why would you use it?
| 2:53 pm on Apr 18, 2006 (gmt 0)|
for years it has been my dream to build a webmail... just to have another service. today we have hotmail, yahoo mail, gmail, etc and i guess most of you would say "you are too late!". i dont mind that because my goal is not getting millions of users. just couple of 1000 would be fine.
i know that i will not be able to make users switch to my webmail from gmail. i dont expect that. but what would be the THING that would make someone say "hmmm, i want to use this email too!"? what do you think?
| 9:51 am on Apr 27, 2006 (gmt 0)|
(1) Less advertising.
(2) Faster (easy to do if there's less advertising and graphics).
(3) Make it easy for users to create throw-away addresses on the same account that they can use for ordering things online if they're worried about getting spammed. For example, don't allow hyphens in account usernames, and then allow any user to create virtual addresses by adding a hyphen and then something else. e.g, if their account is "firstname.lastname@example.org", then they could use "email@example.com", "firstname.lastname@example.org".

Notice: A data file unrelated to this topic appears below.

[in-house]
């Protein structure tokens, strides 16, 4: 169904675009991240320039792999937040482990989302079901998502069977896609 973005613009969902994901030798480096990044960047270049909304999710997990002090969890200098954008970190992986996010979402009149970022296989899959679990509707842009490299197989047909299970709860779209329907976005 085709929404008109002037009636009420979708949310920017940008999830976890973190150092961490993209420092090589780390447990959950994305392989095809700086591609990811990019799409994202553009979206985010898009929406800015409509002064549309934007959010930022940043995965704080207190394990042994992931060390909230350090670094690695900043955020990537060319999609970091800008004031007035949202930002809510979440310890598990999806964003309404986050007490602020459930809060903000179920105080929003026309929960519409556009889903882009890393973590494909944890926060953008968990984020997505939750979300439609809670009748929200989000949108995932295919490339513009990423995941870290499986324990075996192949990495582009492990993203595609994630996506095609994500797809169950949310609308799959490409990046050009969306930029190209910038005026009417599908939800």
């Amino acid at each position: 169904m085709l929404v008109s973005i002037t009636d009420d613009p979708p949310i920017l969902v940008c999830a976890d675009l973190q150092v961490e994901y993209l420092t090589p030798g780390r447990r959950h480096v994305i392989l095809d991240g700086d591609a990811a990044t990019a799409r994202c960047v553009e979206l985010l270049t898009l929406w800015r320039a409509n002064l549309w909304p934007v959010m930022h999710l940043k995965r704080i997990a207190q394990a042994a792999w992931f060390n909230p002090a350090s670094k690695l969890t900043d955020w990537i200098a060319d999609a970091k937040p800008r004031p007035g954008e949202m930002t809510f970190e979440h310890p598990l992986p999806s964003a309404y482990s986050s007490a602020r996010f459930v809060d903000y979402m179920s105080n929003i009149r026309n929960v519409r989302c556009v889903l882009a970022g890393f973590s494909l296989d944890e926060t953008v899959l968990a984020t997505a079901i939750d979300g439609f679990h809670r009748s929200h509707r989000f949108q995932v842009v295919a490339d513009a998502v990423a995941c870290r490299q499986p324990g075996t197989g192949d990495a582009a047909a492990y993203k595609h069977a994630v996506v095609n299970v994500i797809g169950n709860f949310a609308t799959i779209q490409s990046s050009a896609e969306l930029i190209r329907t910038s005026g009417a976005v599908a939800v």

(4) Build in features not commonly associated with an email provider. For example, a calendar/reminder service that automatically emails the user about events they enter.
Maybe some of these things are already in modern webmail, it's been a while since I've used webmail. I'm pretty sure #3 hasn't been implemented yet, though. That could be your Killer App. When you get rich, make sure I get a percentage. :)
| 9:56 am on Apr 27, 2006 (gmt 0)|
Gmail already does your #3 above I'm afraid Michael - back to the drawing board for getting rich quick on percentages ;)
In principle you're right though. You need the killer app. I would start looking into security, presence and mobile devices. Those are the key areas...
| 4:51 am on May 10, 2006 (gmt 0)|
Put up an Exchange server with Outlook Web access. Sell off accounts. It gives people groupware functionality instead of just email. Does that violate Microsoft's license agreement though?
| 3:34 pm on May 10, 2006 (gmt 0)|
|Put up an Exchange server with Outlook Web access. Sell off accounts. ... Does that violate Microsoft's license agreement though? |
Search 'hosted exchange' and you'll find a lot of firms doing this.
Presumably they have to have a special license agreement, though I wouldn't know for sure.
I agree with your implication though: Why try to re-invent the wheel just for the sake of it? If the OP doesn't have any innovation to add, why bother?